With a different archive, comparisons clocked in at 10x faster on a Windows 10 tablet. Run with command lines of the form "py -3.X launch-mergeall-GUI.pyw" to test specific 3.X's on your own.
This speed gain is fully automatic, but requires that a scandir() be present. You can satisfy this requirement and take advantage of the mergeall 2.2 optimization by either:
If you do neither of the options listed above, mergeall falls back on the original os.listdir() scheme so that it still runs on older Pythons, albeit with the original and slower speed. Given its potentially major speed boost, though, a scandir() is now recommended for most mergeall users who manage non-trivial trees.
For more about this change, see Revisions.html's version 2.2 notes, including its list of related links.
Timing update: After posing the timing results above, the unoptimized version of mergeall's comparison phase for Python 3.4 and earlier was recoded to use os.lstat() and the stat module to check file types, instead of os.path.is*() tests (this was motivated by new support for symbolic links, which added new type tests). While full timing results were not run after this change, the optimized Python 3.5+ os.scandir() variant is still slower on the Mac than the non-optimized 3.4- os.listdir() version—by a factor of 2, for a test comparison which takes 9 and 4.5 seconds, respectively. os.scandir() is still a win on Windows for some types of code, though manual os.stat() or os.lstat() use may yield similar gains; in mergeall, it made the os.scandir() variant obsolete (and it was removed altogether in 3.0).
Version 3.0 adds a "-skipcruft" mode, and a corresponding toggle in mergeall's GUI, which allows users to skip platform-specific system cruft (a.k.a. metadata) files and folders in both the FROM and TO trees during a merge. In mergeall, the net effect is that these items won't be listed as differences in report mode, and won't be copied to, replaced in, or deleted from the TO tree in update modes. This both allows cruft files to remain on the creating platform, and avoids propagating them to other copies and computers.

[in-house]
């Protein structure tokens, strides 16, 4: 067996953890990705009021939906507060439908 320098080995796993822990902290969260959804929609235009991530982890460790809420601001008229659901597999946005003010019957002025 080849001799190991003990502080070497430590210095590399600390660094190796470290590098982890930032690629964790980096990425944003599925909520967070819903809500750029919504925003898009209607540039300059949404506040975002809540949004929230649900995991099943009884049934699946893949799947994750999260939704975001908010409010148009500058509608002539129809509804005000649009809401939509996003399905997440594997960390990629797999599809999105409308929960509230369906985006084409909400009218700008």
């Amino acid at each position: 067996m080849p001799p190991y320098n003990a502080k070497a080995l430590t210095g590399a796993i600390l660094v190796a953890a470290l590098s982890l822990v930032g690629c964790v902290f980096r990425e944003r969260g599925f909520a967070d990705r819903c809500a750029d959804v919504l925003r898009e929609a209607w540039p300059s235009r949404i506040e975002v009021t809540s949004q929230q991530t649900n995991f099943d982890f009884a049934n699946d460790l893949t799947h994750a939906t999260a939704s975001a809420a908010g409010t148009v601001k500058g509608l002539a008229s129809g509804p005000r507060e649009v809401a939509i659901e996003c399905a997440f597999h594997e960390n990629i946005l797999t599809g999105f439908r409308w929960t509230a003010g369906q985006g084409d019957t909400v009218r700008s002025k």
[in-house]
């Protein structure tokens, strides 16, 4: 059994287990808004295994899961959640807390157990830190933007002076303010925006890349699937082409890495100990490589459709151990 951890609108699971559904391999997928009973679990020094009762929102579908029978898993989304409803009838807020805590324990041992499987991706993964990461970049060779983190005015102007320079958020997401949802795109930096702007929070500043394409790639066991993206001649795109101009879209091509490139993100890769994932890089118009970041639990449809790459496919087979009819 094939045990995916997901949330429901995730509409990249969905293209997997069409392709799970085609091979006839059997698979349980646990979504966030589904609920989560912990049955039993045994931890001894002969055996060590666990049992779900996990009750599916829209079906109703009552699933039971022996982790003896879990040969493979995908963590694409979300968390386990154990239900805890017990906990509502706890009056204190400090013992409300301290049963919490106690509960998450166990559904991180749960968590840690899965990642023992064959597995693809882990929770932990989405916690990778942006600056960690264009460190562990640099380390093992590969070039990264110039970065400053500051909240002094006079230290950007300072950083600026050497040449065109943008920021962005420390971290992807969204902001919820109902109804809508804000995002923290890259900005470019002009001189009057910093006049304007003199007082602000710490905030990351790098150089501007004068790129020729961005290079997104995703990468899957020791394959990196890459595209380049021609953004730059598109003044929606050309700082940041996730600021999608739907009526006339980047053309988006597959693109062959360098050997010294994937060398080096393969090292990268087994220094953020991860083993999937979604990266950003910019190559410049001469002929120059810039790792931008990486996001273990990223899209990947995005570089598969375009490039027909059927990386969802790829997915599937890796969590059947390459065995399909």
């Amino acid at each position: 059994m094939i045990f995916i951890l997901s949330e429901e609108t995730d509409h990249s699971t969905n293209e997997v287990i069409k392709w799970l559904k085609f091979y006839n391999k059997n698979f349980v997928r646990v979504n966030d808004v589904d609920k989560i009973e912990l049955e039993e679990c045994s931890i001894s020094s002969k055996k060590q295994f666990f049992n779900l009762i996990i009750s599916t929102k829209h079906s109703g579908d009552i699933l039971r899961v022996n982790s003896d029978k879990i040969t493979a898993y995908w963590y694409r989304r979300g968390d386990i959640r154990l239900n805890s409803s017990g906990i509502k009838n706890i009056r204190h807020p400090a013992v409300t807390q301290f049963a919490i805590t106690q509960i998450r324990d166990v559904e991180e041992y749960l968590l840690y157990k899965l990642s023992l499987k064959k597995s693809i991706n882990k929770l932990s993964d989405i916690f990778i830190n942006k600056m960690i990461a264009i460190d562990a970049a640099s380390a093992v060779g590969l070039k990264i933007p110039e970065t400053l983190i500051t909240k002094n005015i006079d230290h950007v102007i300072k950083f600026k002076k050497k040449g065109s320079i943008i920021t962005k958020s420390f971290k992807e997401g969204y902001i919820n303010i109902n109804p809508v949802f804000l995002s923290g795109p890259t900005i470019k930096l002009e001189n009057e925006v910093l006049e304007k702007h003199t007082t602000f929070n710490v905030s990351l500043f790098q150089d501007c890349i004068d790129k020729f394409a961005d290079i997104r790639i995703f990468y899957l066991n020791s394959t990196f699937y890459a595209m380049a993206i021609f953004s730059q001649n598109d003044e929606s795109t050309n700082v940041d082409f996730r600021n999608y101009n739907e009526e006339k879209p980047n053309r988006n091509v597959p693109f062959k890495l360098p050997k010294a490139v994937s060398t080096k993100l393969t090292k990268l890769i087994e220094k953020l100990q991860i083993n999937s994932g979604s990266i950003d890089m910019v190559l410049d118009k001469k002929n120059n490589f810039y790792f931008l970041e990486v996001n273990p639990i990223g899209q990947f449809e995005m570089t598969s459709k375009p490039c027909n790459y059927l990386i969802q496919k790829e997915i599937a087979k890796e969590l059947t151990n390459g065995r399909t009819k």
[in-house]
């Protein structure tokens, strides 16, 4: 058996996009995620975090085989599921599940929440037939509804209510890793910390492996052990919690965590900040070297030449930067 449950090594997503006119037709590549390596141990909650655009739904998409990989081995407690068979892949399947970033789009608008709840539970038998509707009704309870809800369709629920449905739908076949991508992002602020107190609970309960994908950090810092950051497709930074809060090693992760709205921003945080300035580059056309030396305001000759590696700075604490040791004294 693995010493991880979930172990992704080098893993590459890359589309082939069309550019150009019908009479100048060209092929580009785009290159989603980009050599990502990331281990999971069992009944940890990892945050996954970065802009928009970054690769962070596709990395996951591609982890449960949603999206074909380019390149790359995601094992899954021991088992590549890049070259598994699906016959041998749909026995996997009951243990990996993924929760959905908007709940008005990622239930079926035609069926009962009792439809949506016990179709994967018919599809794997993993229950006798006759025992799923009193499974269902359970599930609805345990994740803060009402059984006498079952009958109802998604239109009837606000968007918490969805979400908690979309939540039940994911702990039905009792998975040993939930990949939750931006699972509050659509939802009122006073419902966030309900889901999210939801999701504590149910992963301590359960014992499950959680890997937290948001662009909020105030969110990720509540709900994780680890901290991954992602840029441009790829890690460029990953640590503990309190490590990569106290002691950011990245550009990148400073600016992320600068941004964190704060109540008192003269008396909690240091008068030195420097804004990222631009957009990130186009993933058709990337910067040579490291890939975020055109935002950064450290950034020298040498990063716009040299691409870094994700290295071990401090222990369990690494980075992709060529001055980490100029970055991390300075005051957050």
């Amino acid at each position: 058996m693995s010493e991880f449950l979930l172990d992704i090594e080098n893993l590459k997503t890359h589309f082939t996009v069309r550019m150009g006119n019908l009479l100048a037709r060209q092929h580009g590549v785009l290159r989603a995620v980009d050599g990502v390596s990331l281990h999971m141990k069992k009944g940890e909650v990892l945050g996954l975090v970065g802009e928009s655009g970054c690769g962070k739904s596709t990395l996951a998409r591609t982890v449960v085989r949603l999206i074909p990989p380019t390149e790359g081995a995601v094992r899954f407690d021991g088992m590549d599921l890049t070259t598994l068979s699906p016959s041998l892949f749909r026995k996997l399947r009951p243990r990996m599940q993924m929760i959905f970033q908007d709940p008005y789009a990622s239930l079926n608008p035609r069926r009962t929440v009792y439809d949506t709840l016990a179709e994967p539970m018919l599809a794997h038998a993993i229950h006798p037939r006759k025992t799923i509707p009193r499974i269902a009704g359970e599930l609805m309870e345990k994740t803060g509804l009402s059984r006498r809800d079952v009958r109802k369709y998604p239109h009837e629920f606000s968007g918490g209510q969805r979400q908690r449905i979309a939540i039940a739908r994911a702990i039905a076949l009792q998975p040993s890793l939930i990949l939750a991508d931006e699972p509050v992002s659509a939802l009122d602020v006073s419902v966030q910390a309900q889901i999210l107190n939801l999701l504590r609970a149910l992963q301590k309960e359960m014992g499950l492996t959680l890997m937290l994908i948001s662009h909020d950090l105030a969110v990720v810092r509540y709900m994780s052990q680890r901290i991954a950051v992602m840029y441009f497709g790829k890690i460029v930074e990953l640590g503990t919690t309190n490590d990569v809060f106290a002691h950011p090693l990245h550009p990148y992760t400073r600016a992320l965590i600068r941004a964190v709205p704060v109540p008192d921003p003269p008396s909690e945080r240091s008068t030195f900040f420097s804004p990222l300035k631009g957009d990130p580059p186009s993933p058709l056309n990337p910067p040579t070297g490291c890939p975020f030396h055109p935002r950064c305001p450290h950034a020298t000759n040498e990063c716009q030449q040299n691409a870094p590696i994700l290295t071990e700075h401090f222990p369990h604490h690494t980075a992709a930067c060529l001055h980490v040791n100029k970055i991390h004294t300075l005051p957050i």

This option was added primarily as a way to deal with the many hidden metadata files generated on the Mac OS X platform. With "-skipcruft", Mac metadata files remain on the Mac, but are not transferred to other archive copies or non-Mac computers. This option does the same for less-common cruft files generated on Windows and Linux, as well as Python bytecode files: these files remain on the creating machine only. For users of single platforms, merges without the "-skipcruft" option still treat cruft files like any other, copying them to and from archive copies whenever they differ.
The "-skipcruft" option was also added to both diffall, where it eliminates cruft files from difference reports, and cpall, where it prevents cruft files from being copied to the destination tree. Cruft filename patterns are defined and documented in the user-editable mergeall_configs.py, which also gives more comprehensive mergeall cruft-skipping examples.
In addition, a new utility script, nuke-cruft-files.py, supports removal of cruft files in trees on demand. This may be used for trees that are never managed by mergeall; Windows-filesystem drives accessed from a Mac via networks or USB, for instance, may be decrufted with this utility.
This extension has been thoroughly documented elsewhere, so we'll cut this overview short here. For more on the "-skipcruft" option, see:
Feel free to use and modify this system as you wish, but this section provides some pointers on its intended roles. If you're looking for quick advice, skip ahead to the recommended usage modes below. This section's contents: